Saturday, August 25, 2018

Never dreamed to love routines

The human form, good for so many things. 

I've written several paragraphs this morning, all now deleted. I then retreated into email for a while. Practicing, I guess. This site was meant to be an ongoing open email to my friends. Well friends, I am dreading the present now in a way that I did not used to. Every observation tinged with decay, weariness at the prospect of rot, its inevitability. 

Why go on? 

I do not mean life, but rather only with this post. 
There is coffee to be made, a bike ride to begin.
If we have butter there may also be toast.
There is some pleasure, a prayer of whispered sins.


Monday, August 20, 2018

Try not to feel doomed

Uptight. There’s no group left in America that owns any sarcastic distance, though all seem to be fighting to claim some. Nobody has “dispassionate cool.” Without a mocking sense of humor that speaks some casual truth about a situation people quickly lose their bearings. Once the bearings are shot, no more skating rink, no more disco. 


Saturday, August 18, 2018

An astrological warning for the future

I left NYC seven years ago. Or rather, we did - the newly pregnant wife, the middle-aged dog, and myself, the soon-to-be dad. For whatever reason I put the date in my calendar and I see it repeat every year. I guess because calculating the date against Rhys' birth date must have seemed a task too difficult to confidently accomplish with any regularity. 

I thought you might want to know.

Each time I sit down here to write it becomes more and more clear why I'm struggling to do so: being honest becomes increasingly difficult, if not impossible, and unpleasant by necessity. So, there is just a spiraling backwards into adolescent humor, or the frustrated disappointment of politics and social issues. All of it an ineffective diversion. The truth is that I have refined my life's focus around the organizing principle of fatherhood, which does difficult things to the mind and spirit, not all of them grand or beautiful. I'm not complaining, just trying to be honest. Many would rather I keep to only trying to relay the difficulties in a comical way, but I am slowly losing the ability to take pleasure in my own sense of humor. I noticed some time back that I have been laughing less. Levity is not the result of choices, but rather one possible result among a series of them.

Don't worry, mine is not entirely gone, but in the last couple of years something has changed. A sense of dread is replacing a feeling of buoyancy.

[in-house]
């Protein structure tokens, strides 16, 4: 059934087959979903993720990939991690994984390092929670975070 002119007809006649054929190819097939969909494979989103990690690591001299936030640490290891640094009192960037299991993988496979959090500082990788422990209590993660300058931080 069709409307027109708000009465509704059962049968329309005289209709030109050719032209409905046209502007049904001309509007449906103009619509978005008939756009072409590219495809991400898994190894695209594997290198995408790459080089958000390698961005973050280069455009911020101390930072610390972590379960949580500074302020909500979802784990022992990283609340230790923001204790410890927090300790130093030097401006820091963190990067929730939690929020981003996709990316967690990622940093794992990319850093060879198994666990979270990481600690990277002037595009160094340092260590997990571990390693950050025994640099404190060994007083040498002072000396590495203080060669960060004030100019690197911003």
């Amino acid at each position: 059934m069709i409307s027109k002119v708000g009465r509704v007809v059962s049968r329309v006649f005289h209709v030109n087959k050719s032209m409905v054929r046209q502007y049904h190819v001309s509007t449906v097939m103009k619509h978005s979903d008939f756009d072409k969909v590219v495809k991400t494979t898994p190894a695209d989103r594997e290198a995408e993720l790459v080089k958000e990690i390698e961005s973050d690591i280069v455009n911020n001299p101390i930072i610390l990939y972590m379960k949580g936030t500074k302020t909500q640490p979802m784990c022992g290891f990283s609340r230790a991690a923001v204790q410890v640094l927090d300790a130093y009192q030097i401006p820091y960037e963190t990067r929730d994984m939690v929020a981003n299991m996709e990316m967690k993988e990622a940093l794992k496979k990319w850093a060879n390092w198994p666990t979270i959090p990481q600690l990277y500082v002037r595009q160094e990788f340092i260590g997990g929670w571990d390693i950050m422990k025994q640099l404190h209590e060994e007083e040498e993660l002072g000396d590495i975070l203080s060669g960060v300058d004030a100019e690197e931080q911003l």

Maybe a military parade would help cheer me up. A cavalcade of missiles and fighter planes lining the street, trumpets and drums, cadences broken by the triumphant punctuation of bugles in revelry. What sort of nation would not be stirred by such a display. 

I cancelled my 50th birthday. It's not going to happen. It was becoming too complicated, it seems. Or rather, I was not organizing enough. Both. Maybe that is a part of what is adding to my feeling: I don't want to become anything. I don't like aging, at all. It feels as if I'm contracting some agreed upon malady, and I'm supposed to accept it gracefully, with composure.

The diseasing of neither, its flickering of seasons, three at a time pass without blinking, bereft of poetry, symmetry, all of the other and either.


Monday, August 13, 2018

"I would prefer not to"

(The Met Breuer)

I'm not feeling well today, have taken the day off from work. My job can be very stressful at times. It accumulates and one must know when to eschew its demands. Not feeling well. Was old Bartleby simply depressed, or was he (less than simply) pursuing a higher truth?

I had more that I was going to write, but it all escapes me now. I have somehow reached a crisis point.  I've lost faith in everything that I have to say and most all that I have said, or written. I believe nothing except that maybe love is mercurial; sleep transitory; and death, probably final.


Sunday, August 12, 2018

Nikon EM, FA, FE2, FM2n, FM3a

I left NYC seven years ago this week. It's the only timeframe that has ever made any sense to me, one in which I can place events correctly in relative chronological distance from the present. It has to do with measuring time through the life of my child, but it works better than any calendar or set of personal memories outside of that experience. It also represents the same basic time that I started shooting film in addition to digital images. 

I received my new vintage used camera in the mail from Japan yesterday - the Nikon FM3a. It is what I expected it it be - a noticeable improvement from the other F series cameras that I have in both design and function. It is considerably newer, so it feels better, somehow more intentional than the older cameras that all have their little quirks, all accumulated over time. 

I can now maybe get rid of one or two of the ones that I have, if I choose to. I will hold on to them and claim that it is for sentimental reasons, but that's a lie. The truth is that I can load each of them up with a different kind of film so that at any given time I can pick up the camera that holds the film that I wish to shoot with at that moment. 

I am a spoiled child.